I’ve been a “web designer” for years – but no more. Even though building websites is still part of what I do. That term has come to be more of a liability than an asset to my business, and here’s why.
First – the label limits me. Designing websites is only part of what I do. A website is typically the hub of a company’s online presence, but it is not the only part. Nor is “building” the website the only, or the most important, aspect of that online presence.
In order to make a profit from your website, you need three things:
- A great product or service. By that I mean one that is unique (you are clearly different or better) and for which there exists a hungry market that you can reach.
- A user-friendly website; which is part technology, part design, and part web usability.
- A solid marketing plan. You need to get people to your site, and convince them to do something when they get there. (“If you build it they will come” is NOT true. Nor is “If they come they will buy.”)
I help companies with all of that, from strategy to execution to analysis. “Web design” doesn’t begin to cover it.
Second – web design has become a commodity. Technology has made it relatively easy and cheap to set up a website today. Many business owners do not understand why I charge thousands for a website that a company like Web.com says they’ll do for free.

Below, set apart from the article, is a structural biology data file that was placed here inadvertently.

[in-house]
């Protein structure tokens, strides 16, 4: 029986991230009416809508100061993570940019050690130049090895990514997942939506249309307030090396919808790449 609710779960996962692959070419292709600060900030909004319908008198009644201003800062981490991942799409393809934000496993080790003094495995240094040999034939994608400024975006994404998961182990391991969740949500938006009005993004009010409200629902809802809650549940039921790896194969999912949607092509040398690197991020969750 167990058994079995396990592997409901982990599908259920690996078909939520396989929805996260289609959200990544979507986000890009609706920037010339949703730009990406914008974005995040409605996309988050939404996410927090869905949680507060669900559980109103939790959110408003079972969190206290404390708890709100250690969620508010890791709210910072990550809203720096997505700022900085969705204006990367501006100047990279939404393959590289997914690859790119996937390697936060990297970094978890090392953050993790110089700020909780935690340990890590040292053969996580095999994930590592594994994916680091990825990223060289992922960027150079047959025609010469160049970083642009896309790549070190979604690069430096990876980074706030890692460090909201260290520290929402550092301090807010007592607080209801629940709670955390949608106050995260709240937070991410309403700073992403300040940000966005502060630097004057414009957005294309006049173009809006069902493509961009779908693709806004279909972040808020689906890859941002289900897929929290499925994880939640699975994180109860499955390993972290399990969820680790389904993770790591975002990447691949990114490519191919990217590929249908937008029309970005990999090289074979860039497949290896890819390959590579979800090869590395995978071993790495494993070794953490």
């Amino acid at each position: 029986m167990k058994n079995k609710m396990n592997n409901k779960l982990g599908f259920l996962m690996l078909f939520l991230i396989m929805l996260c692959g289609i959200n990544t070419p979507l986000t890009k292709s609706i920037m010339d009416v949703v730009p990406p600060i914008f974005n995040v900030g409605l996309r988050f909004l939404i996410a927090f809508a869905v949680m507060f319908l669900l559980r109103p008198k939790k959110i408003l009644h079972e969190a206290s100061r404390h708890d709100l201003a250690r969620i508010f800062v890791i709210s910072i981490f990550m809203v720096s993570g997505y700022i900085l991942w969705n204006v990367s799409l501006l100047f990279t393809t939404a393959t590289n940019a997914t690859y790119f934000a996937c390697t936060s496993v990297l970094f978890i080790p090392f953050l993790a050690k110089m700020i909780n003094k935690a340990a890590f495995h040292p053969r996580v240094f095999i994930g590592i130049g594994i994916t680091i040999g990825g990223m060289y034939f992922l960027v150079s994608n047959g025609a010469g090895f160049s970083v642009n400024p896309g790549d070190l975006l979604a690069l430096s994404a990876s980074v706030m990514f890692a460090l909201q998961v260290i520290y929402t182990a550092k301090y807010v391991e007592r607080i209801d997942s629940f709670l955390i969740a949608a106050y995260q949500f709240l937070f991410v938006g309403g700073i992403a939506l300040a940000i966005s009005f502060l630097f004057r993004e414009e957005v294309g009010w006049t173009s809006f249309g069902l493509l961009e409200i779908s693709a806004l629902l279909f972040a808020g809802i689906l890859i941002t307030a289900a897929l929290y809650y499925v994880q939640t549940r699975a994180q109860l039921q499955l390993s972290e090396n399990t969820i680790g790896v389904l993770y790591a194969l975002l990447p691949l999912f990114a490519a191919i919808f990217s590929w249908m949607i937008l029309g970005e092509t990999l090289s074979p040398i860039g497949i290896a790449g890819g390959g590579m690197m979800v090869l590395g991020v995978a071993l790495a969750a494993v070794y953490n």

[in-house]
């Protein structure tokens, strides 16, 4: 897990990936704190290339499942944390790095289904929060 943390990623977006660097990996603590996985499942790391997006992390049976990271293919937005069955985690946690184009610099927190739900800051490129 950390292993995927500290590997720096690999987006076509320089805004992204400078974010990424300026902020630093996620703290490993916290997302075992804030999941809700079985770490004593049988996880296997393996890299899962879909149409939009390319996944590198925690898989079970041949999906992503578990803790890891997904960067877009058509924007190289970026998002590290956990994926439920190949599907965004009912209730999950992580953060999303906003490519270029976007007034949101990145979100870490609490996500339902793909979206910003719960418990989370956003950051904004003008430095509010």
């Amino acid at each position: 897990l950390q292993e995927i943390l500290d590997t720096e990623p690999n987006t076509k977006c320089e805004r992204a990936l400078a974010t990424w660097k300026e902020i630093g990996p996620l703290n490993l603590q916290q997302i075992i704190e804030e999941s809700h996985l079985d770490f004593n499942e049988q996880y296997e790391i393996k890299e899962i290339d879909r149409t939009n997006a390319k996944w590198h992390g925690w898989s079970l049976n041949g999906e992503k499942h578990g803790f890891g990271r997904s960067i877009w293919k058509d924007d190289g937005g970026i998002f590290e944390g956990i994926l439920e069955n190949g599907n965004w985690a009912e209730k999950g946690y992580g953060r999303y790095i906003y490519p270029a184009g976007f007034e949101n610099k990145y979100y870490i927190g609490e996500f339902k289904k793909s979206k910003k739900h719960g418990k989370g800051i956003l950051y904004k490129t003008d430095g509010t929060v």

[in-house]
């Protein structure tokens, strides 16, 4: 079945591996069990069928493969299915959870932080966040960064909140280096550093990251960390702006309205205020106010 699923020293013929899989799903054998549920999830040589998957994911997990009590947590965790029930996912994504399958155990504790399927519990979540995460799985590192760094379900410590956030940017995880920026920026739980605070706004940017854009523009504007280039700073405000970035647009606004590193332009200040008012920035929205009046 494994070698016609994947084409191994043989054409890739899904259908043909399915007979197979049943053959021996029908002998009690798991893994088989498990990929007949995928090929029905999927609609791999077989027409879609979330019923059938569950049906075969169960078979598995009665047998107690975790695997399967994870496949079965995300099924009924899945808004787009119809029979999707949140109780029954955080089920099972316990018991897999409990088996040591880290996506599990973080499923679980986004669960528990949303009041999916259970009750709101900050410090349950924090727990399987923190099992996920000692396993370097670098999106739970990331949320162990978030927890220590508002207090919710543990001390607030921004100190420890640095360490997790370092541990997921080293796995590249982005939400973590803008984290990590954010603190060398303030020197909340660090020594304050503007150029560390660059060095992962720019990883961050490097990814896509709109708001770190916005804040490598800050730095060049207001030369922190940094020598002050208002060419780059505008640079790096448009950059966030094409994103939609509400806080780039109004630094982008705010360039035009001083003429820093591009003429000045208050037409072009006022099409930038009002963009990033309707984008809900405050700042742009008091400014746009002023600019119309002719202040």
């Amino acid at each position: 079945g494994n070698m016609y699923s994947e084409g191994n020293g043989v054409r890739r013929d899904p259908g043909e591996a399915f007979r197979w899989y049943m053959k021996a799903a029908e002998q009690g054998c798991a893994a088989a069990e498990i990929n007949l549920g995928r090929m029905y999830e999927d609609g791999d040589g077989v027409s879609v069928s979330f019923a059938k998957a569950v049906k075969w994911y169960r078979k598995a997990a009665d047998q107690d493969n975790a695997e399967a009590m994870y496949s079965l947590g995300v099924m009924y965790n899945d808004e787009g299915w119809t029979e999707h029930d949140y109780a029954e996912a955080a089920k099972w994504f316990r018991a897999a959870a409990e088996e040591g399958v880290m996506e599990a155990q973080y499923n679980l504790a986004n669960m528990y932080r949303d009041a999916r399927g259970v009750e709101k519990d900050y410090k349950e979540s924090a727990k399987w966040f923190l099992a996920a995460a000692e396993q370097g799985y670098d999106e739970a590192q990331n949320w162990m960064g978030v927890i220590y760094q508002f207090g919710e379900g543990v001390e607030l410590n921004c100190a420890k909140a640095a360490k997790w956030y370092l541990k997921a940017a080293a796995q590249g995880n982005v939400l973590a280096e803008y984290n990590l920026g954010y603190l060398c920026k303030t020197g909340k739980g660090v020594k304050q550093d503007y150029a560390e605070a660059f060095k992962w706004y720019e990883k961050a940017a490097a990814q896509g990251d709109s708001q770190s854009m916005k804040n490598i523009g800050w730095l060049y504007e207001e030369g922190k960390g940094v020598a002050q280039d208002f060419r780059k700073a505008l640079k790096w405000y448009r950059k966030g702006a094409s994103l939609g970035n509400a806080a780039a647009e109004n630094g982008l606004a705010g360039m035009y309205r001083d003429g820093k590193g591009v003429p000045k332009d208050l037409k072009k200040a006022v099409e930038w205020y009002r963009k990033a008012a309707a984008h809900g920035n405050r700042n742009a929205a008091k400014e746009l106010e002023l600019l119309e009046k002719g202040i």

Those business owners don’t know what they don’t know – and just owning a tool doesn’t make you good at using it – but that perception is there. Why pay a “web designer” at all?
Third – too many people have had bad experiences with web designers, and want no part of dealing with one. I find this personally distressing, and it is one reason I started offering web design services to others.
I’ve heard of web designers who copy their clients’ sites and sell them to competitors. I know of “control freaks” who threaten to shut a site down if their client wants to go to another design firm. I know of web design firms who take a client’s money, knowing full well that what the client is asking for will never work.
So if I’m not a web designer, what am I instead? I’m still working that out. “Digital Marketing Strategist” could work. So could “Online Marketing Implementer.” Or I could simply say “I turn your web presence into web profits” and avoid using a label at all.